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Blepharospasm (sometimes called “benign essential blepharospasm,” BEB) is one of the most common focal dystonias. It involves involuntary eyelid spasms, eye closure, and increased blinking. Despite the success of botulinum toxin injections and, in some cases, pharmacologic or surgical interventions, BEB treatments are not completely efficacious and only symptomatic. We could develop principled strategies for preventing and reversing the disease if we knew the pathogenesis of primary BEB. The objective of this study was to develop a conceptual framework and dynamic circuit hypothesis for the pathogenesis of BEB. The framework extends our overarching theory for the multifactorial pathogenesis of focal dystonias (Peterson et al., 2010) to incorporate a two-hit rodent model specifically of BEB (Schicatano et al., 1997). We incorporate in the framework three features critical to cranial motor control: (1) the joint influence of motor cortical regions and direct descending projections from one of the basal ganglia output nuclei, the substantia nigra pars reticulata, on brainstem motor nuclei, (2) nested loops composed of the trigeminal blink reflex arc and the long sensorimotor loop from trigeminal nucleus through thalamus to somatosensory cortex back through basal ganglia to the same brainstem nuclei modulating the reflex arc, and (3) abnormalities in the basal ganglia dopamine system that provide a sensorimotor learning substrate which, when combined with patterns of increased blinking, leads to abnormal sensorimotor mappings manifest as BEB. The framework explains experimental data on the trigeminal reflex blink excitability (TRBE) from Schicatano et al. and makes predictions that can be tested in new experimental animal models based on emerging genetics in dystonia, including the recently characterized striatal-specific D1R dopamine transduction alterations caused by the GNAL mutation. More broadly, the model will provide a guide for future efforts to mechanistically link multiple factors in the pathogenesis of BEB and facilitate simulations of how exogenous manipulations of the pathogenic factors could ultimately be used to prevent and reverse the disorder.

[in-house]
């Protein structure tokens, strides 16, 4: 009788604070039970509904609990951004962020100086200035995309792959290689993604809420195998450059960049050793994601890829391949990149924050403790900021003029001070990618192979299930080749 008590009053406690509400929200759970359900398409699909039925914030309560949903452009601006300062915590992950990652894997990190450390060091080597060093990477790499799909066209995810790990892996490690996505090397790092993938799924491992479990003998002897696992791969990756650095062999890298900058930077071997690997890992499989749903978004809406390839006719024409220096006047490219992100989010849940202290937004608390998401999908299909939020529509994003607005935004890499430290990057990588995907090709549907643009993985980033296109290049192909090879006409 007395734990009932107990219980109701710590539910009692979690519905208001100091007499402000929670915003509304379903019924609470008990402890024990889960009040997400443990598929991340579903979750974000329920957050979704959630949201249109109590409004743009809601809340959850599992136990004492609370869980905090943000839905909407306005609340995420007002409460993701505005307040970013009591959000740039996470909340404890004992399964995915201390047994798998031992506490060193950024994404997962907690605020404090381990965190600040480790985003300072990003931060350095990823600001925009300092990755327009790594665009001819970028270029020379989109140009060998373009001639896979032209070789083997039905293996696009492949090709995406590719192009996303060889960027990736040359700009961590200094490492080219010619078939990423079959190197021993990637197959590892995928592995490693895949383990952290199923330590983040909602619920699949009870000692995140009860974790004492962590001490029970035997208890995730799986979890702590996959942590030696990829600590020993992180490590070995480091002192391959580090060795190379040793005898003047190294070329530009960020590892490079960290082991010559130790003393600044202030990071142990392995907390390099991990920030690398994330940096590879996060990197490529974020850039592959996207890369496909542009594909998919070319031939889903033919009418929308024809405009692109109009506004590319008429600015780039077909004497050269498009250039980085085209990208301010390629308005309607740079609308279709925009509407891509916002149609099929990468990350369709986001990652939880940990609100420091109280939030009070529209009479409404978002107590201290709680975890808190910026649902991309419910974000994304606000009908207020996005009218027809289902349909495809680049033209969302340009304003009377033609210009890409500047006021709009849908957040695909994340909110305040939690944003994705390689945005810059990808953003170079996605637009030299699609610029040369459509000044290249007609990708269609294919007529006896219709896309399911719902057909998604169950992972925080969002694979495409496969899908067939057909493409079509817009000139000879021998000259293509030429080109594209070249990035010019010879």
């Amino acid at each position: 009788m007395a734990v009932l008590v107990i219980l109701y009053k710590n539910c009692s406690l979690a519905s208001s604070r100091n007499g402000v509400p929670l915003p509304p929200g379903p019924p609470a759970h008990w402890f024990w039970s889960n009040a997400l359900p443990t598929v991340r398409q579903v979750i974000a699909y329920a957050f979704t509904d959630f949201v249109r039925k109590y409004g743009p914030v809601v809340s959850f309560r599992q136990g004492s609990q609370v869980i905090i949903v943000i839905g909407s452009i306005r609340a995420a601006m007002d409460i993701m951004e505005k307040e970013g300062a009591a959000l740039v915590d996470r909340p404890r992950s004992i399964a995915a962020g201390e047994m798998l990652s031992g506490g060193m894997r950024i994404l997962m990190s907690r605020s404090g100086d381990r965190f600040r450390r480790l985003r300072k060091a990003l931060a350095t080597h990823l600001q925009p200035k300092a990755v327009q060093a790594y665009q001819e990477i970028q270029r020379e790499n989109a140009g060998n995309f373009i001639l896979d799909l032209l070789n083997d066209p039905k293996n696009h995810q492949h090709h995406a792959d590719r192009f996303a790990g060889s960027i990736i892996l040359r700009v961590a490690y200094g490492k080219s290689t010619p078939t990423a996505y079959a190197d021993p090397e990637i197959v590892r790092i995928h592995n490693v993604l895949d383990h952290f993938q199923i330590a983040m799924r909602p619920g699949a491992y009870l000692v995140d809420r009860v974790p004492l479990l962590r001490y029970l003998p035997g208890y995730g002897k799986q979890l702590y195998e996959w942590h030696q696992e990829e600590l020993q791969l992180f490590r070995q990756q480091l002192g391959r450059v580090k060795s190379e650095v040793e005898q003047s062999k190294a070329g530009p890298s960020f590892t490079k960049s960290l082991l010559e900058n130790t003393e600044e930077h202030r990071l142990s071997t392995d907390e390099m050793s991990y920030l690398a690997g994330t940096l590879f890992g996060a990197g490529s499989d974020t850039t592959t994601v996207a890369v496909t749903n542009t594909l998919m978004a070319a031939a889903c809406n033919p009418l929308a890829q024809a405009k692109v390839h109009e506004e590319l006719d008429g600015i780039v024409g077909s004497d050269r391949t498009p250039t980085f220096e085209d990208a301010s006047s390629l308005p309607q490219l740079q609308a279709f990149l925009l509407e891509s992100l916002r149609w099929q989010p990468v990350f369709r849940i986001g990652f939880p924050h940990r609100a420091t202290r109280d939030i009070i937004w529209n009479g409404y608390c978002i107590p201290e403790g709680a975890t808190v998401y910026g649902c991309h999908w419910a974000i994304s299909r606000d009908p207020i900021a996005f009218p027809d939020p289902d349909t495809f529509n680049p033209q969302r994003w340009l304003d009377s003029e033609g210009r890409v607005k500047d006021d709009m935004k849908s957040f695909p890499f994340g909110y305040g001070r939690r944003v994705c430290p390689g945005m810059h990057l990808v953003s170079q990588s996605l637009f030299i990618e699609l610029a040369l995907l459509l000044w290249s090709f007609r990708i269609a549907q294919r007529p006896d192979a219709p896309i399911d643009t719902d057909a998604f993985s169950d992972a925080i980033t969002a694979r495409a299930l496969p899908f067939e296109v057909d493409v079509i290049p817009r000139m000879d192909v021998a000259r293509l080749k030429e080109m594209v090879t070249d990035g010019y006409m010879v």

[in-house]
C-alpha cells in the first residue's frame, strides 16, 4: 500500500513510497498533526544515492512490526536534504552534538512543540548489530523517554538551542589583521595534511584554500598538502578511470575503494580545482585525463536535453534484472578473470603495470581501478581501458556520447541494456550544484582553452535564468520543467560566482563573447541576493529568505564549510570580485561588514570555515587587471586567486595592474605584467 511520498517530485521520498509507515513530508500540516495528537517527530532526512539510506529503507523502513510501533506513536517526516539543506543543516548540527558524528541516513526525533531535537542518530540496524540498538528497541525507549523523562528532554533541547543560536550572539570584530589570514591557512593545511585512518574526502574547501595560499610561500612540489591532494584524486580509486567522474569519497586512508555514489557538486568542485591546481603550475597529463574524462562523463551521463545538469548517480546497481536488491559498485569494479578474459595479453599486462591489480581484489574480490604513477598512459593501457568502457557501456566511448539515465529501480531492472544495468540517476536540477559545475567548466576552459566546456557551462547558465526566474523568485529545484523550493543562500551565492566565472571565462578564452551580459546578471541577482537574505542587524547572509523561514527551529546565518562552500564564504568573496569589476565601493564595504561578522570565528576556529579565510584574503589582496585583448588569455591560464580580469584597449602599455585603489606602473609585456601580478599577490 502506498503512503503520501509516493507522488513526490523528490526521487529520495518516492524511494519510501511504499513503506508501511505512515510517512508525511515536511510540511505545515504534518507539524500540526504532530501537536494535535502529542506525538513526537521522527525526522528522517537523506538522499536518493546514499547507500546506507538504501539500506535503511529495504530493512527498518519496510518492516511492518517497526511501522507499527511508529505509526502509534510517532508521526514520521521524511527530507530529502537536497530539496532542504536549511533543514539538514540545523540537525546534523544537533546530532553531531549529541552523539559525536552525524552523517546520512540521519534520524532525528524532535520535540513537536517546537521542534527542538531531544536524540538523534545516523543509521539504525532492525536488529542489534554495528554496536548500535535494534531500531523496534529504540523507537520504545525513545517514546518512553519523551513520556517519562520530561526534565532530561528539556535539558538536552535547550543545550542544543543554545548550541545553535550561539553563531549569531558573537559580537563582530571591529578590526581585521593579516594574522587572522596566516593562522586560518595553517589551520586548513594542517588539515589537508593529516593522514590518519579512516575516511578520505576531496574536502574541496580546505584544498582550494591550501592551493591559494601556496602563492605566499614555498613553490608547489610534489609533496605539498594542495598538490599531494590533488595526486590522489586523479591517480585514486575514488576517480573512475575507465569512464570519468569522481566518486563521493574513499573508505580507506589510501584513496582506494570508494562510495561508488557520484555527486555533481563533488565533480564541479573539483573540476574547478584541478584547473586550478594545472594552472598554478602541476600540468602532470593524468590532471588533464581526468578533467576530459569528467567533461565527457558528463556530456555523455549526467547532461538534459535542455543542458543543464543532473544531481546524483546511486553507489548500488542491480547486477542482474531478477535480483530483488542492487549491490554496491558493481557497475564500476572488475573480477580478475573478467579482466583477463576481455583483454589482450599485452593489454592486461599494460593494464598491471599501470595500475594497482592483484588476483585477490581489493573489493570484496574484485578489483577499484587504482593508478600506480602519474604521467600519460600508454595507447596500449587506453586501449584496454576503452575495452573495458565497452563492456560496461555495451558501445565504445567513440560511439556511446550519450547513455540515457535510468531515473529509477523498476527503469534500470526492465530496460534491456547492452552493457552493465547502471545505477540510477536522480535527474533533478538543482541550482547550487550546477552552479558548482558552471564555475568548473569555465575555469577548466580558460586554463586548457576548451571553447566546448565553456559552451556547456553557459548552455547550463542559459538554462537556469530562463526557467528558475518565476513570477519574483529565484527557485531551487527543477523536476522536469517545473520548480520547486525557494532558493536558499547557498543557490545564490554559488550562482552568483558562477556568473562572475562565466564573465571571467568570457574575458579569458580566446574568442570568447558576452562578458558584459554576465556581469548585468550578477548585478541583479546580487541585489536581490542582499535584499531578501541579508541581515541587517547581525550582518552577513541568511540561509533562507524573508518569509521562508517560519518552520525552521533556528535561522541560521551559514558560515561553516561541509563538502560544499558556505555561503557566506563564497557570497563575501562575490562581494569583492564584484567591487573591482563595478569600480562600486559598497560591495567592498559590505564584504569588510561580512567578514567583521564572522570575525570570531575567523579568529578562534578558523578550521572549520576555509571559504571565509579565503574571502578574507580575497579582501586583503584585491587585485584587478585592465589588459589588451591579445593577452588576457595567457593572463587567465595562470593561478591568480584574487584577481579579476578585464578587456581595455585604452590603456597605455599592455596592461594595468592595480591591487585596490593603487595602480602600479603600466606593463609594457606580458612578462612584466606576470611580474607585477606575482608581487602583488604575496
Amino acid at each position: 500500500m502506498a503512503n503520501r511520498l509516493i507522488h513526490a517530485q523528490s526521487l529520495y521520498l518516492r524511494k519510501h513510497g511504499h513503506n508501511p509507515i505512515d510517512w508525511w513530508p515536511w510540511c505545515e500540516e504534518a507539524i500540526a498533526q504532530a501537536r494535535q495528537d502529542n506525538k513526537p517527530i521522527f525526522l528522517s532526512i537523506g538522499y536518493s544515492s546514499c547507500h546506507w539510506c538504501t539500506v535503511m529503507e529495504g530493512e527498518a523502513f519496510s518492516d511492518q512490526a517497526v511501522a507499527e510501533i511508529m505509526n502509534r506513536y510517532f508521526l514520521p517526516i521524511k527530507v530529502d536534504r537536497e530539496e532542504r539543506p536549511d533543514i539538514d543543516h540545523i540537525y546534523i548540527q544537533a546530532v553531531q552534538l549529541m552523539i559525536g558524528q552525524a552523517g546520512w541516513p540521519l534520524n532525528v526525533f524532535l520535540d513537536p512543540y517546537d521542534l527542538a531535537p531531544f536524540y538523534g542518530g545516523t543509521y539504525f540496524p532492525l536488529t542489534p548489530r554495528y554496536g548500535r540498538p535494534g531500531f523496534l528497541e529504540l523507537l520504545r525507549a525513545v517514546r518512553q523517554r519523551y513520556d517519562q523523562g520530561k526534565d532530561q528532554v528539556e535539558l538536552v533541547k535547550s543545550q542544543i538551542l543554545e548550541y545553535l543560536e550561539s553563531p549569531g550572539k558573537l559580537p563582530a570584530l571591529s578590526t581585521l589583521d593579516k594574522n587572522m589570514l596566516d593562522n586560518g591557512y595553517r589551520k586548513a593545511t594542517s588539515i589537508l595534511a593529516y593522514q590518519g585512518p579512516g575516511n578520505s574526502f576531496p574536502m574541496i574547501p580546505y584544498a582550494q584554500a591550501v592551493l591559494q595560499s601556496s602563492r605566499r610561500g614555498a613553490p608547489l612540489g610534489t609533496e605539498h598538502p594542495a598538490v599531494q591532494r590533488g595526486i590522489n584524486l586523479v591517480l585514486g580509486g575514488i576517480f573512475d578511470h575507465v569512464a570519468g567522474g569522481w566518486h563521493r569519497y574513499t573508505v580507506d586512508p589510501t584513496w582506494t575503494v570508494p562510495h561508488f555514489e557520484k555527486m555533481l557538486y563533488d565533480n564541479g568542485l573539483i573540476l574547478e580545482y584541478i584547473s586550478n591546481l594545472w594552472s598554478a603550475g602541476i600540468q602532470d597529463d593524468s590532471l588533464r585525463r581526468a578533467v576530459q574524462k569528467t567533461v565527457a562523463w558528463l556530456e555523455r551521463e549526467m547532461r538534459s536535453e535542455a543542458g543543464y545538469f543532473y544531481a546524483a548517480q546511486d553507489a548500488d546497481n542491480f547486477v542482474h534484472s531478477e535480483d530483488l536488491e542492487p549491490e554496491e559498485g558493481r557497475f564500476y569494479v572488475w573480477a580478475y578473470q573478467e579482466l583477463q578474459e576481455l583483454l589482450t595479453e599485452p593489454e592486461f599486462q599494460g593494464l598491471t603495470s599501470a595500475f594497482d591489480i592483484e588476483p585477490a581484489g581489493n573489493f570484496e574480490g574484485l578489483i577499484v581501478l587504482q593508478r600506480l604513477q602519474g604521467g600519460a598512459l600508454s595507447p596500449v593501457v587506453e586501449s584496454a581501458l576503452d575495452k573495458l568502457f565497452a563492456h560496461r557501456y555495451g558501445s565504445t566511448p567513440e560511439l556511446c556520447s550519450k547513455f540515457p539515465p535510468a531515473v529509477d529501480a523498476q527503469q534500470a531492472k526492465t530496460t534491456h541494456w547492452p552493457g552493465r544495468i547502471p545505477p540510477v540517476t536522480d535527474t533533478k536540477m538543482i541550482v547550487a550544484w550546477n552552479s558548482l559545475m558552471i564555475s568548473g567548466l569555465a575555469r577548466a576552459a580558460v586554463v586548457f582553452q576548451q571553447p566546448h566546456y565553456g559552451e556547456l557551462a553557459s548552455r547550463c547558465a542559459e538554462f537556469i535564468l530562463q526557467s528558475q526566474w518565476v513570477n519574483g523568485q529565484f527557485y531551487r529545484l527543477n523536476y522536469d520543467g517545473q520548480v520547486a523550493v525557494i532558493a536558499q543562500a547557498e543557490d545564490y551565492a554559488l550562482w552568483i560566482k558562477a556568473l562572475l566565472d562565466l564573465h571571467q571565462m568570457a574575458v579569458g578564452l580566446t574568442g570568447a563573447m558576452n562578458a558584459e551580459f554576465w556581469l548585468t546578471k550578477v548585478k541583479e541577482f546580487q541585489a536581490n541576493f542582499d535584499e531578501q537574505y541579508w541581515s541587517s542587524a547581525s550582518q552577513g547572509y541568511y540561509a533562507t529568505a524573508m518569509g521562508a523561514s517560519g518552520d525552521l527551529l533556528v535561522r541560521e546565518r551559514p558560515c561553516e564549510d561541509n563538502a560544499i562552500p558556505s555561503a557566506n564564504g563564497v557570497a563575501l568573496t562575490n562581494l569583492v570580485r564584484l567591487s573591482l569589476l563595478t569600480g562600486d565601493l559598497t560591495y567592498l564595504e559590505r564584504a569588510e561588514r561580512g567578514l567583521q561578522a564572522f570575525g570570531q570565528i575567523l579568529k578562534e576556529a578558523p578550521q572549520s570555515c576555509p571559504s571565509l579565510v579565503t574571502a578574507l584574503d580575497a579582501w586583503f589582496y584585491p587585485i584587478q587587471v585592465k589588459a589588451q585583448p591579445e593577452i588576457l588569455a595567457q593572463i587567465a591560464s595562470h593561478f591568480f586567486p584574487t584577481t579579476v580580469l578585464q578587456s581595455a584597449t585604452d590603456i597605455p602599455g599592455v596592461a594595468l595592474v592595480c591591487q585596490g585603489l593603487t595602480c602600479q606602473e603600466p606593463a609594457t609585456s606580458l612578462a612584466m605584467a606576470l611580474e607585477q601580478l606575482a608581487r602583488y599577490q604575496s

The ability to keep your eyes open is an obvious prerequisite for vision, but even this simple function is dramatically impaired in blepharospasm (“benign essential blepharospasm,” BEB). BEB is characterized by involuntary eye closures that impair many activities of daily living, including driving, reading, and walking. There is visual impairment in an estimated 50–70% of patients, and in severe cases BEB causes functional blindness. The pathophysiology of BEB is not well understood. Possible environmental factors include keratitis, dry eyes, greater sunlight exposure, and blepharitis (Digre, 2015). Many patients complain of photophobia. BEB remits in less than 1% of patients, and leads to significant social disability and decreased quality of life. Many oral medications have been tried, but they are minimally effective (Eftekhari et al., 2015). Some medications have undesirable side effects, producing Parkinsonism or blurred vision. Botulinum neurotoxin (BoNT) injections have become the mainstay treatment for BEB. But the injections are costly and must be repeated every 3–4 months in perpetuity. In some cases they also produce transient adverse side effects, including ptosis and diplopia. Over 70% of patients report difficulties driving and reading 2 or more weeks before the next injection, and over time some patients develop resistance to the toxin (Esposito et al., 2014). Patients refractory to BoNT have surgical options, including deep brain stimulation (DBS) or myectomies. But the myectomies for BEB are among the most challenging procedures in oculoplastic surgery. For some surgical patients, the procedure does not necessarily supplant the need for continued BoNT injections. As a result of incomplete treatment efficacy, for many patients BEB leads to a lifetime of chronic disability, occupational failure, social withdrawal, and depression. We could develop principled strategies for preventing and reversing the disease if we knew the pathogenesis of BEB.